THE Junta de Andalucia has launched a dramatic new initiative to revolutionise the region’s recovery from the damage caused by the COVID-19 pandemic.

As the region rebuilds itself to help recover the significantly impacted economy, the Junta has created the ‘Green Seal’ badge of honour that will adorn any new project that meets new EU criteria. 

The ‘Sello Verde’ label has been created in a collaboration between the Junta and the EU’s environment committee to push Andalucia to reach Europe’s Sustainable Development Goals (SDGs).

The new label will be managed by a newly set up group known as the Interdepartmental Commision on Climate Change and will aim to target all aspects of environmental impact in new development projects.

The group will focus on energy production, water purification, waste management and new business development in natural areas. 

It is estimated that the plan will be a billion euro project, with energy production and consumption demanding €17 billion for the creation of renewable energy plants and a restructuring of the use of electricity throughout the Junta.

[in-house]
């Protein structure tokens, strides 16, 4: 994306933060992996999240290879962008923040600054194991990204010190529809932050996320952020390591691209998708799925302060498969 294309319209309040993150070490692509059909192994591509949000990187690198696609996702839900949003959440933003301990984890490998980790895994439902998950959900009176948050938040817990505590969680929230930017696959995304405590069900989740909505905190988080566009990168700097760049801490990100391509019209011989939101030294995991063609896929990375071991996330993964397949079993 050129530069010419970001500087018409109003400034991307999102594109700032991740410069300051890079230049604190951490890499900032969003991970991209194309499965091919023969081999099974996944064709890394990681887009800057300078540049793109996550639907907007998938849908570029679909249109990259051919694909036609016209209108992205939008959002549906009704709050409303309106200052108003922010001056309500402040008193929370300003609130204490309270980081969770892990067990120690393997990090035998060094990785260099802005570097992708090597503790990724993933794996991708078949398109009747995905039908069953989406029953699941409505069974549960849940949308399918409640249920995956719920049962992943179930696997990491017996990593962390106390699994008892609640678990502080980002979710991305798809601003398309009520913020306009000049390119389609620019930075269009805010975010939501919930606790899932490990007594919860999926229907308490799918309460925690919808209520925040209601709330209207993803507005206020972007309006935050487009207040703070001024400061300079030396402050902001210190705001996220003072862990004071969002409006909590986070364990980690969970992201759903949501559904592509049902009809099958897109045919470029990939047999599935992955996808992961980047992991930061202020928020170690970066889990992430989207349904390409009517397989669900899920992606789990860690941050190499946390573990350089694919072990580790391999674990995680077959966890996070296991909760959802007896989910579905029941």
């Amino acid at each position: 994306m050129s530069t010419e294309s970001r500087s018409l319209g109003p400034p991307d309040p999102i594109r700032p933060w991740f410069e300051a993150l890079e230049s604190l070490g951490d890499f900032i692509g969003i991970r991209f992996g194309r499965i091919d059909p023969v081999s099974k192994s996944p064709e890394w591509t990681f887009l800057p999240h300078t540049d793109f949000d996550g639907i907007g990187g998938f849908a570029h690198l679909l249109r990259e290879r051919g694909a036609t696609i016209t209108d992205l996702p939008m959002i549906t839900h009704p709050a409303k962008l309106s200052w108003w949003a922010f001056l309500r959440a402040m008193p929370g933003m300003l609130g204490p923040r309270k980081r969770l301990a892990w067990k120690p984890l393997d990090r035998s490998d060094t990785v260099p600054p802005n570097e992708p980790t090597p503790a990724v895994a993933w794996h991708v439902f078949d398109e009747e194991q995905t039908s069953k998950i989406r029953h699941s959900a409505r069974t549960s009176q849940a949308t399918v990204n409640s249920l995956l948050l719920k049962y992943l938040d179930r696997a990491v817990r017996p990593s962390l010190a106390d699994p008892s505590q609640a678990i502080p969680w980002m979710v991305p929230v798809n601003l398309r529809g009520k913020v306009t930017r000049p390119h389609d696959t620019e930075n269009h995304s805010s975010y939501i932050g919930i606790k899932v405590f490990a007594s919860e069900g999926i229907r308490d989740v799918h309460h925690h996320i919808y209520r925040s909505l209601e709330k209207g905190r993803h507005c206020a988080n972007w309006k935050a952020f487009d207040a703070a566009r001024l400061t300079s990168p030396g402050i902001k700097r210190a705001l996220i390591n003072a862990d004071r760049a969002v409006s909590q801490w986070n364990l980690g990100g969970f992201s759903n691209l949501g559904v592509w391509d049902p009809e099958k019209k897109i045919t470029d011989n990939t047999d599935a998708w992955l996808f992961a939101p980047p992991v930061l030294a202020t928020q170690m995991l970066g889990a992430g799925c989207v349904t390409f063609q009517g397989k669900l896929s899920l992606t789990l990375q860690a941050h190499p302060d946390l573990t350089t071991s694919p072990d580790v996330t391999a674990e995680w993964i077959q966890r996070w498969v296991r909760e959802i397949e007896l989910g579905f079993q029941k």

A new plan named the Clean Water Pact will aim to inject €800 million into the purification of the region’s water whilst restructuring water supplies to all the autonomous communities to stop the effects of the summer drought.

Some €447 million will also be allocated to waste management, both public and private, with 153 separate projects planned between 2020 and 2030.

Andalucia’s fire prevention department, Infoca, will also receive a boost with a full modernisation of its fire fighting equipment and workforce.

It is expected that the ‘Sello Verde’ will apply to new coastal developments such as the Larios golf and hotel project in Maro, however it is currently unclear how the pact will affect the approval of the project given the natural devastation the development could allegedly cause.

The Junta de Andalucia is currently stuck between a rock and a hard place as it is estimated that the COVID-19 pandemic has cost the region €8.2 billion in tourism losses alone.

However in an effort to recount some of the losses, protected areas of natural habitat are currently under the chopping block for large scale developments.

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